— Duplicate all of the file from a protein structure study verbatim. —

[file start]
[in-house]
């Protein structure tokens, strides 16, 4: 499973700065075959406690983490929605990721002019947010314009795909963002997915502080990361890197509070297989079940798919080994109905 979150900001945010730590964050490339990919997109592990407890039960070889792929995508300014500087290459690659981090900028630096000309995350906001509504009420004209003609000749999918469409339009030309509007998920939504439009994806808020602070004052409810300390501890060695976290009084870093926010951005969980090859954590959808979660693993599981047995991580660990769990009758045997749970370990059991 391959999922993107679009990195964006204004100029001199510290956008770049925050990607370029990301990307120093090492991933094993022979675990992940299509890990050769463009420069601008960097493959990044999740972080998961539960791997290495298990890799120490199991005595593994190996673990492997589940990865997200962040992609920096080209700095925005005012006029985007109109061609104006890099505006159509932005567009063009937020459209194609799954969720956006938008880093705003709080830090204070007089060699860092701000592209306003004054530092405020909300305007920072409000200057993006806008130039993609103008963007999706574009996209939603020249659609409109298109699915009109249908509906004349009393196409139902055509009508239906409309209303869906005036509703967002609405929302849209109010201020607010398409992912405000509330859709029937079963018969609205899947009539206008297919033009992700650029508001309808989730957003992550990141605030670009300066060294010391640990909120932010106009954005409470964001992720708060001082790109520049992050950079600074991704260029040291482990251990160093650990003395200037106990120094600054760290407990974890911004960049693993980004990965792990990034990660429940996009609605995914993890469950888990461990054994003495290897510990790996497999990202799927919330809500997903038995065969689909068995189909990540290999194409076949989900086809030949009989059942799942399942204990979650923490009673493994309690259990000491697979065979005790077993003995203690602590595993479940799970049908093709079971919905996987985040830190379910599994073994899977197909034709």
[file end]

[in-house]
């Protein structure tokens, strides 16, 4: 499973700065075959406690983490929605990721002019947010314009795909963002997915502080990361890197509070297989079940798919080994109905 979150900001945010730590964050490339990919997109592990407890039960070889792929995508300014500087290459690659981090900028630096000309995350906001509504009420004209003609000749999918469409339009030309509007998920939504439009994806808020602070004052409810300390501890060695976290009084870093926010951005969980090859954590959808979660693993599981047995991580660990769990009758045997749970370990059991 391959999922993107679009990195964006204004100029001199510290956008770049925050990607370029990301990307120093090492991933094993022979675990992940299509890990050769463009420069601008960097493959990044999740972080998961539960791997290495298990890799120490199991005595593994190996673990492997589940990865997200962040992609920096080209700095925005005012006029985007109109061609104006890099505006159509932005567009063009937020459209194609799954969720956006938008880093705003709080830090204070007089060699860092701000592209306003004054530092405020909300305007920072409000200057993006806008130039993609103008963007999706574009996209939603020249659609409109298109699915009109249908509906004349009393196409139902055509009508239906409309209303869906005036509703967002609405929302849209109010201020607010398409992912405000509330859709029937079963018969609205899947009539206008297919033009992700650029508001309808989730957003992550990141605030670009300066060294010391640990909120932010106009954005409470964001992720708060001082790109520049992050950079600074991704260029040291482990251990160093650990003395200037106990120094600054760290407990974890911004960049693993980004990965792990990034990660429940996009609605995914993890469950888990461990054994003495290897510990790996497999990202799927919330809500997903038995065969689909068995189909990540290999194409076949989900086809030949009989059942799942399942204990979650923490009673493994309690259990000491697979065979005790077993003995203690602590595993479940799970049908093709079971919905996987985040830190379910599994073994899977197909034709």